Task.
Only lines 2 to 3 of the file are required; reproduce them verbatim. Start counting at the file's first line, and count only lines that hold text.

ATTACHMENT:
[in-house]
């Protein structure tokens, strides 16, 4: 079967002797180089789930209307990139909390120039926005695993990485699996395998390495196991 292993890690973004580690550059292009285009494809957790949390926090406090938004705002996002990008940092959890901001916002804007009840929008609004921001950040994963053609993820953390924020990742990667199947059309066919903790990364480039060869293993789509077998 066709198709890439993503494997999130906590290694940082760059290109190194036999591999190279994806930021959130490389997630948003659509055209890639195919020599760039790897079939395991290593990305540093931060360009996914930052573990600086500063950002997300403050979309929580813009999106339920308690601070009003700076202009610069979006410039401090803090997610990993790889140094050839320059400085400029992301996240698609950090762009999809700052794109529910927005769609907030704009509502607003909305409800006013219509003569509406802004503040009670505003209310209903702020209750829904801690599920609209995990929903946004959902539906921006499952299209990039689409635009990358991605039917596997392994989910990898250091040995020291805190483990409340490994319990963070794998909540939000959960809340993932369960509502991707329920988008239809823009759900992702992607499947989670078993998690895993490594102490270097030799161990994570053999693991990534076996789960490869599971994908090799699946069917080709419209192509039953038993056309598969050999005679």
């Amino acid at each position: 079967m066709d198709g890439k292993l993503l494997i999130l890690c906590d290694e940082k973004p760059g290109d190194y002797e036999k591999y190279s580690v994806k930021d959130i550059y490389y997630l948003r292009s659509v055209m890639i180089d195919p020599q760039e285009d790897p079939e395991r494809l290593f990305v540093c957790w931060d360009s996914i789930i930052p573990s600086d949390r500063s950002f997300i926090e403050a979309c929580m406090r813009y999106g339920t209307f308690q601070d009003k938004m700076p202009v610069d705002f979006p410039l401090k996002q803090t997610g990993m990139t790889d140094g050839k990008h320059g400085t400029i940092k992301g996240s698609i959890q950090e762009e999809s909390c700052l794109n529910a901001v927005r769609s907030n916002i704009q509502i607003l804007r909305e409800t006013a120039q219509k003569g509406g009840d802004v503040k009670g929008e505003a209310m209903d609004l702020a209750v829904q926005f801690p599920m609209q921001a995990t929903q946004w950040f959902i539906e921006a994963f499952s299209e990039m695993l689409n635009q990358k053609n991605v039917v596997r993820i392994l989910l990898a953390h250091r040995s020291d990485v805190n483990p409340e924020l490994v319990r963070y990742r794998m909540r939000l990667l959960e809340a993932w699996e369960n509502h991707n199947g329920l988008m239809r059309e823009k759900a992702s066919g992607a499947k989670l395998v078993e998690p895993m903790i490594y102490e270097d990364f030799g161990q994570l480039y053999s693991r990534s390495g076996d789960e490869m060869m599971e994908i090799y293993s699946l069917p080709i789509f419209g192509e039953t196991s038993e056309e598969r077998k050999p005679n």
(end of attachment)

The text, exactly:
């Protein structure tokens, strides 16, 4: 079967002797180089789930209307990139909390120039926005695993990485699996395998390495196991 292993890690973004580690550059292009285009494809957790949390926090406090938004705002996002990008940092959890901001916002804007009840929008609004921001950040994963053609993820953390924020990742990667199947059309066919903790990364480039060869293993789509077998 066709198709890439993503494997999130906590290694940082760059290109190194036999591999190279994806930021959130490389997630948003659509055209890639195919020599760039790897079939395991290593990305540093931060360009996914930052573990600086500063950002997300403050979309929580813009999106339920308690601070009003700076202009610069979006410039401090803090997610990993790889140094050839320059400085400029992301996240698609950090762009999809700052794109529910927005769609907030704009509502607003909305409800006013219509003569509406802004503040009670505003209310209903702020209750829904801690599920609209995990929903946004959902539906921006499952299209990039689409635009990358991605039917596997392994989910990898250091040995020291805190483990409340490994319990963070794998909540939000959960809340993932369960509502991707329920988008239809823009759900992702992607499947989670078993998690895993490594102490270097030799161990994570053999693991990534076996789960490869599971994908090799699946069917080709419209192509039953038993056309598969050999005679």
């Amino acid at each position: 079967m066709d198709g890439k292993l993503l494997i999130l890690c906590d290694e940082k973004p760059g290109d190194y002797e036999k591999y190279s580690v994806k930021d959130i550059y490389y997630l948003r292009s659509v055209m890639i180089d195919p020599q760039e285009d790897p079939e395991r494809l290593f990305v540093c957790w931060d360009s996914i789930i930052p573990s600086d949390r500063s950002f997300i926090e403050a979309c929580m406090r813009y999106g339920t209307f308690q601070d009003k938004m700076p202009v610069d705002f979006p410039l401090k996002q803090t997610g990993m990139t790889d140094g050839k990008h320059g400085t400029i940092k992301g996240s698609i959890q950090e762009e999809s909390c700052l794109n529910a901001v927005r769609s907030n916002i704009q509502i607003l804007r909305e409800t006013a120039q219509k003569g509406g009840d802004v503040k009670g929008e505003a209310m209903d609004l702020a209750v829904q926005f801690p599920m609209q921001a995990t929903q946004w950040f959902i539906e921006a994963f499952s299209e990039m695993l689409n635009q990358k053609n991605v039917v596997r993820i392994l989910l990898a953390h250091r040995s020291d990485v805190n483990p409340e924020l490994v319990r963070y990742r794998m909540r939000l990667l959960e809340a993932w699996e369960n509502h991707n199947g329920l988008m239809r059309e823009k759900a992702s066919g992607a499947k989670l395998v078993e998690p895993m903790i490594y102490e270097d990364f030799g161990q994570l480039y053999s693991r990534s390495g076996d789960e490869m060869m599971e994908i090799y293993s699946l069917p080709i789509f419209g192509e039953t196991s038993e056309e598969r077998k050999p005679n």